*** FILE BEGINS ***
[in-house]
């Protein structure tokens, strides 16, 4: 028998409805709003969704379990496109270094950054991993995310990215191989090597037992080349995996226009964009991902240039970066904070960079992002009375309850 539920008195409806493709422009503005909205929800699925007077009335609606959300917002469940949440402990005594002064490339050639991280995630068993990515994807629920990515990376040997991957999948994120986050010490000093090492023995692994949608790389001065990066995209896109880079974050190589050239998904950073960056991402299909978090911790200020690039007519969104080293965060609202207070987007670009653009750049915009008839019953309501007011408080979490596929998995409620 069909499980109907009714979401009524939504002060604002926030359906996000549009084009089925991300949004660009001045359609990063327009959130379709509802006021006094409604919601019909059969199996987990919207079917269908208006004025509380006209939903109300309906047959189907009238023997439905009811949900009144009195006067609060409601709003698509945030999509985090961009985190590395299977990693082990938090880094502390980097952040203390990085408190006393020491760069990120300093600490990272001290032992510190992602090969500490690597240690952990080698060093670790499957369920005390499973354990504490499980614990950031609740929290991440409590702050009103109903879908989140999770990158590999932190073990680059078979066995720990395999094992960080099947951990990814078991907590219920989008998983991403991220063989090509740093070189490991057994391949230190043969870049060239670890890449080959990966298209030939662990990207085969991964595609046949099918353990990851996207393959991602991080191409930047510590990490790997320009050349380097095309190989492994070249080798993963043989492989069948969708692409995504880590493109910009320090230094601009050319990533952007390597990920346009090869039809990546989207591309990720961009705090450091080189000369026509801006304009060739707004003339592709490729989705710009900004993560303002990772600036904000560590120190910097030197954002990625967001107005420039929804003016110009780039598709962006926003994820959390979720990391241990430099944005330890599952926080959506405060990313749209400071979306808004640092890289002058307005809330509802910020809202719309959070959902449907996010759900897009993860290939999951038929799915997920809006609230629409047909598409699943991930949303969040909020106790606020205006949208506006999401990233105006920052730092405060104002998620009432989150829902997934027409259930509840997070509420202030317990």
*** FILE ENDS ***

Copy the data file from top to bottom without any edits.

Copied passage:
[in-house]
């Protein structure tokens, strides 16, 4: 028998409805709003969704379990496109270094950054991993995310990215191989090597037992080349995996226009964009991902240039970066904070960079992002009375309850 539920008195409806493709422009503005909205929800699925007077009335609606959300917002469940949440402990005594002064490339050639991280995630068993990515994807629920990515990376040997991957999948994120986050010490000093090492023995692994949608790389001065990066995209896109880079974050190589050239998904950073960056991402299909978090911790200020690039007519969104080293965060609202207070987007670009653009750049915009008839019953309501007011408080979490596929998995409620 069909499980109907009714979401009524939504002060604002926030359906996000549009084009089925991300949004660009001045359609990063327009959130379709509802006021006094409604919601019909059969199996987990919207079917269908208006004025509380006209939903109300309906047959189907009238023997439905009811949900009144009195006067609060409601709003698509945030999509985090961009985190590395299977990693082990938090880094502390980097952040203390990085408190006393020491760069990120300093600490990272001290032992510190992602090969500490690597240690952990080698060093670790499957369920005390499973354990504490499980614990950031609740929290991440409590702050009103109903879908989140999770990158590999932190073990680059078979066995720990395999094992960080099947951990990814078991907590219920989008998983991403991220063989090509740093070189490991057994391949230190043969870049060239670890890449080959990966298209030939662990990207085969991964595609046949099918353990990851996207393959991602991080191409930047510590990490790997320009050349380097095309190989492994070249080798993963043989492989069948969708692409995504880590493109910009320090230094601009050319990533952007390597990920346009090869039809990546989207591309990720961009705090450091080189000369026509801006304009060739707004003339592709490729989705710009900004993560303002990772600036904000560590120190910097030197954002990625967001107005420039929804003016110009780039598709962006926003994820959390979720990391241990430099944005330890599952926080959506405060990313749209400071979306808004640092890289002058307005809330509802910020809202719309959070959902449907996010759900897009993860290939999951038929799915997920809006609230629409047909598409699943991930949303969040909020106790606020205006949208506006999401990233105006920052730092405060104002998620009432989150829902997934027409259930509840997070509420202030317990």